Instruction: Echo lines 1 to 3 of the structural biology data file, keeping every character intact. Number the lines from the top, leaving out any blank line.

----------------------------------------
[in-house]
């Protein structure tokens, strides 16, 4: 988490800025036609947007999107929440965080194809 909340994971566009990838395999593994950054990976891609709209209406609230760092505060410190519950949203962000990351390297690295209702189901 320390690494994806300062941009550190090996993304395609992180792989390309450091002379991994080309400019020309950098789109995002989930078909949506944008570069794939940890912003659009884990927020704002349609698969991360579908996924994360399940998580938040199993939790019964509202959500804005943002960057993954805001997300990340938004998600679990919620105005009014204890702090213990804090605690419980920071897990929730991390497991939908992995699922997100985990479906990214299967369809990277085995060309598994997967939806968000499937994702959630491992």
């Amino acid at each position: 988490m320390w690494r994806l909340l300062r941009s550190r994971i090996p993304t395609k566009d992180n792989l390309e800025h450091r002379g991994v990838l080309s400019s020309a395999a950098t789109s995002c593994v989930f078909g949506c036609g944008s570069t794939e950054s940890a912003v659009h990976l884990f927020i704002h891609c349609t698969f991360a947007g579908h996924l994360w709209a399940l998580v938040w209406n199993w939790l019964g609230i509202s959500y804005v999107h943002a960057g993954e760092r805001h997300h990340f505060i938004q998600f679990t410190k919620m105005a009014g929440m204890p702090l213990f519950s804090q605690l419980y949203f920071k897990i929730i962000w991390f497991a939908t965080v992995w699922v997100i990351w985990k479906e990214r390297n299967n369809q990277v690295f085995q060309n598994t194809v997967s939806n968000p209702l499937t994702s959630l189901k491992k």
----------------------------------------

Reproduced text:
[in-house]
């Protein structure tokens, strides 16, 4: 988490800025036609947007999107929440965080194809 909340994971566009990838395999593994950054990976891609709209209406609230760092505060410190519950949203962000990351390297690295209702189901 320390690494994806300062941009550190090996993304395609992180792989390309450091002379991994080309400019020309950098789109995002989930078909949506944008570069794939940890912003659009884990927020704002349609698969991360579908996924994360399940998580938040199993939790019964509202959500804005943002960057993954805001997300990340938004998600679990919620105005009014204890702090213990804090605690419980920071897990929730991390497991939908992995699922997100985990479906990214299967369809990277085995060309598994997967939806968000499937994702959630491992």
């Amino acid at each position: 988490m320390w690494r994806l909340l300062r941009s550190r994971i090996p993304t395609k566009d992180n792989l390309e800025h450091r002379g991994v990838l080309s400019s020309a395999a950098t789109s995002c593994v989930f078909g949506c036609g944008s570069t794939e950054s940890a912003v659009h990976l884990f927020i704002h891609c349609t698969f991360a947007g579908h996924l994360w709209a399940l998580v938040w209406n199993w939790l019964g609230i509202s959500y804005v999107h943002a960057g993954e760092r805001h997300h990340f505060i938004q998600f679990t410190k919620m105005a009014g929440m204890p702090l213990f519950s804090q605690l419980y949203f920071k897990i929730i962000w991390f497991a939908t965080v992995w699922v997100i990351w985990k479906e990214r390297n299967n369809q990277v690295f085995q060309n598994t194809v997967s939806n968000p209702l499937t994702s959630l189901k491992k």